While she had been walking to the fatal spot she had been in a fever, but
she controlled herself. The disappearance of the dead body came upon her
as a final blow. She was struck dumb. I feared for her reason. With great
difficulty I got her home. I made her lie down again on her bed, again
I sent for the doctor, but as soon as my mother had recovered herself a
little, she at one desired me to set off without delay to find out 'that
man.' I obeyed. But, in spite of every possible effort, I discovered
nothing. I went several times to the police, visited several villages in
the neighbourhood, put several advertisements in the papers, collected
information in all directions, and all in vain! I received information,
indeed, that the corpse of a drowned man had been picked up in one of the
seaside villages near.... I at once hastened off there, but from all I
could hear the body had no resemblance to the baron. I found out in what
ship he had set sail for America; at first every one was positive that ship
had gone down in the storm; but a few months later there were rumours that
it had been seen riding at anchor in New York harbour. Not knowing what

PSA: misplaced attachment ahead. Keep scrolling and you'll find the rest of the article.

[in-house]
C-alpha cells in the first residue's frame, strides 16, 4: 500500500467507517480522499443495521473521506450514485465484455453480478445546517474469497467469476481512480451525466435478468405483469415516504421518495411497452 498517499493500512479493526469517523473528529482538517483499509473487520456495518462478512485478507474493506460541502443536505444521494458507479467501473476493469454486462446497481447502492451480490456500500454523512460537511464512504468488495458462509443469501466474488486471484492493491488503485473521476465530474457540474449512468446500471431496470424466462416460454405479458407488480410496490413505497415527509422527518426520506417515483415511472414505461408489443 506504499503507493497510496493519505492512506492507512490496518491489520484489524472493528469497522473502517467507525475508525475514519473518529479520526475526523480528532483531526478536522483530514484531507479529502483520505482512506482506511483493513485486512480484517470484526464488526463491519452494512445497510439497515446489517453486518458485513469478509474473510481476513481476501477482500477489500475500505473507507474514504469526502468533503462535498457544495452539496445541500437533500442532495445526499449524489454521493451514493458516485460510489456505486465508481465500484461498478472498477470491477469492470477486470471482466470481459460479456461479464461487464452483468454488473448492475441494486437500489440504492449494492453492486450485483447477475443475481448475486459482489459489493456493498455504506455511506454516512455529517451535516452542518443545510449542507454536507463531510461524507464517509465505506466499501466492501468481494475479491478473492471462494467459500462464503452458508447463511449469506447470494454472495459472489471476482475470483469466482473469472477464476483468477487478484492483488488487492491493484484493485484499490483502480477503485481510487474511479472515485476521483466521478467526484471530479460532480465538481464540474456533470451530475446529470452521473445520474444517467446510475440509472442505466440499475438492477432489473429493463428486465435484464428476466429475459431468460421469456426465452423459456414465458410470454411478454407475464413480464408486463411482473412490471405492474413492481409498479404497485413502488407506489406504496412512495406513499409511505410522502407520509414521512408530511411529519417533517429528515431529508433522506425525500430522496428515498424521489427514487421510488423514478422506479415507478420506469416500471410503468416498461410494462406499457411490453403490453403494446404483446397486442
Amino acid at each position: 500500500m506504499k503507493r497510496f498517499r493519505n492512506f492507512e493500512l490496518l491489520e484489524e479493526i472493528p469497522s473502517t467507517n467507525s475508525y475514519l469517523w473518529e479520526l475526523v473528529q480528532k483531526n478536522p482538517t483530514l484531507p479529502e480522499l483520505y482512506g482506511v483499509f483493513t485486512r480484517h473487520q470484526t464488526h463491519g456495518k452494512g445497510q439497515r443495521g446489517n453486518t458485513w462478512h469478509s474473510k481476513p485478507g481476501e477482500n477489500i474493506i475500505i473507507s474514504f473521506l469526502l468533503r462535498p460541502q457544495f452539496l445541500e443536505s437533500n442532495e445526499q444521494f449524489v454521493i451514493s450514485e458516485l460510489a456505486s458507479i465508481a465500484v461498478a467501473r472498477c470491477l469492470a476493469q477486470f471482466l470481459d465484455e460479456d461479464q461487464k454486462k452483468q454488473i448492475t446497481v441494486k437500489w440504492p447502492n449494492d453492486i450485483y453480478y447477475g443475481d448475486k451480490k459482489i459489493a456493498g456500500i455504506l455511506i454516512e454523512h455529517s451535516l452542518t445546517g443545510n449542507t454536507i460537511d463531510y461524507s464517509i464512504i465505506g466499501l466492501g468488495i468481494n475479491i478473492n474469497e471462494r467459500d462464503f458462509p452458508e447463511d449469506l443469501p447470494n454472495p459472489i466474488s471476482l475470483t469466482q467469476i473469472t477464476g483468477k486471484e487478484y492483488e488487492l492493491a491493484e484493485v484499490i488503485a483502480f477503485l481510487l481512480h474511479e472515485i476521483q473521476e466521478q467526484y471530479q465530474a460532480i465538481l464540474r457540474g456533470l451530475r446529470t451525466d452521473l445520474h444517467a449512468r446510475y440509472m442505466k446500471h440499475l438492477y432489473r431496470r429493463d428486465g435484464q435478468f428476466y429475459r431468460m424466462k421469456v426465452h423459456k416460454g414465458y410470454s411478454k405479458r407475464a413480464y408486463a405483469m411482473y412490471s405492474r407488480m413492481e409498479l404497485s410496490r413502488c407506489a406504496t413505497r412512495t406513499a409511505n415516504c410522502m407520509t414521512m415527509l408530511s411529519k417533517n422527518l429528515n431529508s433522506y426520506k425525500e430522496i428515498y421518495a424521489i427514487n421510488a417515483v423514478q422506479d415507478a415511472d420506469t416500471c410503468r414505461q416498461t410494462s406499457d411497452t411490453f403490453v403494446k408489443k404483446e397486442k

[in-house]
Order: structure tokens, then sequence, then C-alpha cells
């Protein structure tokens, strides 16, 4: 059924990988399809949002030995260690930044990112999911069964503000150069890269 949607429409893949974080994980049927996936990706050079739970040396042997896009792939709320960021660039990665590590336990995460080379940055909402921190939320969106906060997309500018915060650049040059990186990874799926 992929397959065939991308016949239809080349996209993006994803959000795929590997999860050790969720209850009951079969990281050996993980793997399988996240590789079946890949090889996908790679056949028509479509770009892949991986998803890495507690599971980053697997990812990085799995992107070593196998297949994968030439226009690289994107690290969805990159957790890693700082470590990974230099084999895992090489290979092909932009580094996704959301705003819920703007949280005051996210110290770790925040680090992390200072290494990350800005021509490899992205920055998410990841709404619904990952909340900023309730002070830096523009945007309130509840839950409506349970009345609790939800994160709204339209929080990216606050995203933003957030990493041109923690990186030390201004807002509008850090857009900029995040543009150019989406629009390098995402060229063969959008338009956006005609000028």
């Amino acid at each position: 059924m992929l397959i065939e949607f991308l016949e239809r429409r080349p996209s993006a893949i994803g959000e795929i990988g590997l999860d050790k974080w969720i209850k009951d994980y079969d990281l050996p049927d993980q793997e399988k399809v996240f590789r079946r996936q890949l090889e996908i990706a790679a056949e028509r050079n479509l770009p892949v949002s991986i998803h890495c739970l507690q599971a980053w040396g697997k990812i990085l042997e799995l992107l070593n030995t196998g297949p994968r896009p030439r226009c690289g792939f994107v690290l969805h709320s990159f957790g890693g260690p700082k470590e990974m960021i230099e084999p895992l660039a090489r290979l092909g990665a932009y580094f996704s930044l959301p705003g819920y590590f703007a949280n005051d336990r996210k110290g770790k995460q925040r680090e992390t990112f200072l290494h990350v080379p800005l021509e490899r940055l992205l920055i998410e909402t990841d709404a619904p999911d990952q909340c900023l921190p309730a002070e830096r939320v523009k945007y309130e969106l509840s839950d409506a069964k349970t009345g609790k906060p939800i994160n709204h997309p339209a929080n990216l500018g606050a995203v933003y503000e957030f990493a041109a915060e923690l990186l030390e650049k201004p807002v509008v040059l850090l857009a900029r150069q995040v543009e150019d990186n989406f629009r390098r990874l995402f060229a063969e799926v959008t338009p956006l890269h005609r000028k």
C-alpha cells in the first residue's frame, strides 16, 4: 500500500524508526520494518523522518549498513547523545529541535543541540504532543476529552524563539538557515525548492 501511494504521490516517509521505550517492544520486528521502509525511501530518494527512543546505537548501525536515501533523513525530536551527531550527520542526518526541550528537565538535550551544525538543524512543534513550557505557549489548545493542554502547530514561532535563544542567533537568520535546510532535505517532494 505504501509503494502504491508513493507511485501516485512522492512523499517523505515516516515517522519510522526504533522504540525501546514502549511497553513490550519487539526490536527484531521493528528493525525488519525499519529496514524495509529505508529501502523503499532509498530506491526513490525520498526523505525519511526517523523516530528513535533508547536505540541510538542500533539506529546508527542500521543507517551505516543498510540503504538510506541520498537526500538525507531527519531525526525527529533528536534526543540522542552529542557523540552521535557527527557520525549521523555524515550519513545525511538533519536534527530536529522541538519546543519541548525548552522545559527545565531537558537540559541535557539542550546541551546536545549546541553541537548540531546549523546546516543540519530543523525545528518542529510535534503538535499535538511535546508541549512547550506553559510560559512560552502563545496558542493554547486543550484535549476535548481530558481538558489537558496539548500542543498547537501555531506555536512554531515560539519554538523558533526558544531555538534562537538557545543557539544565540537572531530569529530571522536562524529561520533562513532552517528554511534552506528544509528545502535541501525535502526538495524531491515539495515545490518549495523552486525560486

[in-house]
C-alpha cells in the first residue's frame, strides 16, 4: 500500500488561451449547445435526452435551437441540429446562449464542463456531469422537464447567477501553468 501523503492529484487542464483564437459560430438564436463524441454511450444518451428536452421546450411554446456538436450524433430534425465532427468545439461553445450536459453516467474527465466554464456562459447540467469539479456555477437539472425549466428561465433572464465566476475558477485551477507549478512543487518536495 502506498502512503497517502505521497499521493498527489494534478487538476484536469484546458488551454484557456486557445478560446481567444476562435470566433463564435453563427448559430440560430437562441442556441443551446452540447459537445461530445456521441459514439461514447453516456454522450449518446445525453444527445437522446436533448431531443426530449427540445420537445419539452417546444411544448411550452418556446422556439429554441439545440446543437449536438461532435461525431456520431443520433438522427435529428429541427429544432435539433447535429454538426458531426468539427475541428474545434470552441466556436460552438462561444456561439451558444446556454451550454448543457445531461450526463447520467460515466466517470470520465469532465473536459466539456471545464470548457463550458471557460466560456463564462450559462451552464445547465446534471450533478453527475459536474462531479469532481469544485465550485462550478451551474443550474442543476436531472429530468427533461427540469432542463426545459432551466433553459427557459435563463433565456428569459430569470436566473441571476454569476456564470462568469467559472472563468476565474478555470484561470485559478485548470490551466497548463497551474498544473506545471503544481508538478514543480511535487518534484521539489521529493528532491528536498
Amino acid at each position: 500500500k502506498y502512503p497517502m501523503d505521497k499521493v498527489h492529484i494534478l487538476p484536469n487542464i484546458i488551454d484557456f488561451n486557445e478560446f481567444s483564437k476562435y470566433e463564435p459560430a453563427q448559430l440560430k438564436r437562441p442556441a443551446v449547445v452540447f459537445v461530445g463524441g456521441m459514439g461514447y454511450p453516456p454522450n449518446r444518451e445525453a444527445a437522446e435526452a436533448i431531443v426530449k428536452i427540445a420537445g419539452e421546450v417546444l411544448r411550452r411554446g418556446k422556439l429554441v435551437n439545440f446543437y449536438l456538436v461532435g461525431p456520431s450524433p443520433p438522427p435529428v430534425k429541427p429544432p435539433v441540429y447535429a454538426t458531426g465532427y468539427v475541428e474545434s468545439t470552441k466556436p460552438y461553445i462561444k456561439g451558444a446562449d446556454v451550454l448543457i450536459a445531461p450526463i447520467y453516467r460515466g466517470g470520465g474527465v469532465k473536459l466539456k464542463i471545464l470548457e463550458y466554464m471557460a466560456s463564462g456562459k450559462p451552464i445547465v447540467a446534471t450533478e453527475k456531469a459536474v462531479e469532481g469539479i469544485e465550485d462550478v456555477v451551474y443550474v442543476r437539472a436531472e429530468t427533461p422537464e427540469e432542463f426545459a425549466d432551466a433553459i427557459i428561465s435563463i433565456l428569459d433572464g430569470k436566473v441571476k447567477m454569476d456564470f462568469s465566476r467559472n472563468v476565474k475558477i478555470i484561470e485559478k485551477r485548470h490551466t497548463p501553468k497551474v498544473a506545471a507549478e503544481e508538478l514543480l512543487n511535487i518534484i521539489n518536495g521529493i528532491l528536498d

steps to take, I began seeking out the negro I had seen, offering him in
the papers a considerable sum of money if he would call at our house. Some
tall negro in a cloak did actually call on us in my absence.... But after
questioning the maid, he abruptly departed, and never came back again.

So all traces were lost of my ... my father; so he vanished into silence
and darkness never to return. My mother and I never spoke of him; only one
day, I remember, she expressed surprise that I had never told her before
of my strange dream; and added, 'It must mean he really....', but did not
utter all her thought. My mother was ill a long while, and even after her
recovery our former close relations never returned. She was ill at ease
with me to the day of her death.... Ill at ease was just what she was. And
that is a trouble there is no cure for. Anything may be smoothed over,
memories of even the most tragic domestic incidents gradually lose their
strength and bitterness; but if once a sense of being ill at ease installs
itself between two closely united persons, it can never be dislodged! I
never again had the dream that had once so agitated me; I no longer 'look
for' my father; but sometimes I fancied--and even now I fancy--that I hear,
as it were, distant wails, as it were, never silent, mournful plaints; they
seem to sound somewhere behind a high wall, which cannot be crossed; they
wring my heart, and I weep with closed eyes, and am never able to tell what
it is, whether it is a living man moaning, or whether I am listening to the
wild, long-drawn-out howl of the troubled sea. And then it passes again
into the muttering of some beast, and I fall asleep with anguish and horror
in my heart.

Ivan S. Turgenev